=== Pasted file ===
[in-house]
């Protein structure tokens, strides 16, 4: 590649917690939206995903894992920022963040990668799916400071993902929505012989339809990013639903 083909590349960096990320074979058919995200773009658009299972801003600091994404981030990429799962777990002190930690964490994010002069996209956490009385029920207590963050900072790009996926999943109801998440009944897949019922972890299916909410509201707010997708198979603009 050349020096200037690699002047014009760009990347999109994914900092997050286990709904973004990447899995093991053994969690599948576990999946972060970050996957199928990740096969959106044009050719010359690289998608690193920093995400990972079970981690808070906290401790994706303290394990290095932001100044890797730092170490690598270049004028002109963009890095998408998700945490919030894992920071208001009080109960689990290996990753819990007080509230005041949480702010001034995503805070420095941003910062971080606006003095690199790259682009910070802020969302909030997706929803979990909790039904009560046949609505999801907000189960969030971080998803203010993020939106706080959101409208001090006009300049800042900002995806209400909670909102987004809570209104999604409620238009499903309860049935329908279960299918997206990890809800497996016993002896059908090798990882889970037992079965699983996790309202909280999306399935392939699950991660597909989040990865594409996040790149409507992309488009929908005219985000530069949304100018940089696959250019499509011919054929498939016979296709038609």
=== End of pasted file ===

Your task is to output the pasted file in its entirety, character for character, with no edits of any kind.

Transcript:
[in-house]
């Protein structure tokens, strides 16, 4: 590649917690939206995903894992920022963040990668799916400071993902929505012989339809990013639903 083909590349960096990320074979058919995200773009658009299972801003600091994404981030990429799962777990002190930690964490994010002069996209956490009385029920207590963050900072790009996926999943109801998440009944897949019922972890299916909410509201707010997708198979603009 050349020096200037690699002047014009760009990347999109994914900092997050286990709904973004990447899995093991053994969690599948576990999946972060970050996957199928990740096969959106044009050719010359690289998608690193920093995400990972079970981690808070906290401790994706303290394990290095932001100044890797730092170490690598270049004028002109963009890095998408998700945490919030894992920071208001009080109960689990290996990753819990007080509230005041949480702010001034995503805070420095941003910062971080606006003095690199790259682009910070802020969302909030997706929803979990909790039904009560046949609505999801907000189960969030971080998803203010993020939106706080959101409208001090006009300049800042900002995806209400909670909102987004809570209104999604409620238009499903309860049935329908279960299918997206990890809800497996016993002896059908090798990882889970037992079965699983996790309202909280999306399935392939699950991660597909989040990865594409996040790149409507992309488009929908005219985000530069949304100018940089696959250019499509011919054929498939016979296709038609």